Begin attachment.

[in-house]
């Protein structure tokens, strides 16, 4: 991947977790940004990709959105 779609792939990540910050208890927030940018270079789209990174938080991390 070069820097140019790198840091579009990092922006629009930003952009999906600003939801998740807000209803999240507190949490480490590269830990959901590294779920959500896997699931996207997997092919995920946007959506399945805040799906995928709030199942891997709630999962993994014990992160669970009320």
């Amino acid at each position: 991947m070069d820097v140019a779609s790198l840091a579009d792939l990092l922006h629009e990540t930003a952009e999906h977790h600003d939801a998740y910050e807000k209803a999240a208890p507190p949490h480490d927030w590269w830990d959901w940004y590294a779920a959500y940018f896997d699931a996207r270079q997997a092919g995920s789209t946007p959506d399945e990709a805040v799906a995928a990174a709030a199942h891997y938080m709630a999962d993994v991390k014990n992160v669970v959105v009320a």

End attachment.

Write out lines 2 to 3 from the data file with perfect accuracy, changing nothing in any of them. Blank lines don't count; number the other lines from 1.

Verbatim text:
């Protein structure tokens, strides 16, 4: 991947977790940004990709959105 779609792939990540910050208890927030940018270079789209990174938080991390 070069820097140019790198840091579009990092922006629009930003952009999906600003939801998740807000209803999240507190949490480490590269830990959901590294779920959500896997699931996207997997092919995920946007959506399945805040799906995928709030199942891997709630999962993994014990992160669970009320």
């Amino acid at each position: 991947m070069d820097v140019a779609s790198l840091a579009d792939l990092l922006h629009e990540t930003a952009e999906h977790h600003d939801a998740y910050e807000k209803a999240a208890p507190p949490h480490d927030w590269w830990d959901w940004y590294a779920a959500y940018f896997d699931a996207r270079q997997a092919g995920s789209t946007p959506d399945e990709a805040v799906a995928a990174a709030a199942h891997y938080m709630a999962d993994v991390k014990n992160v669970v959105v009320a």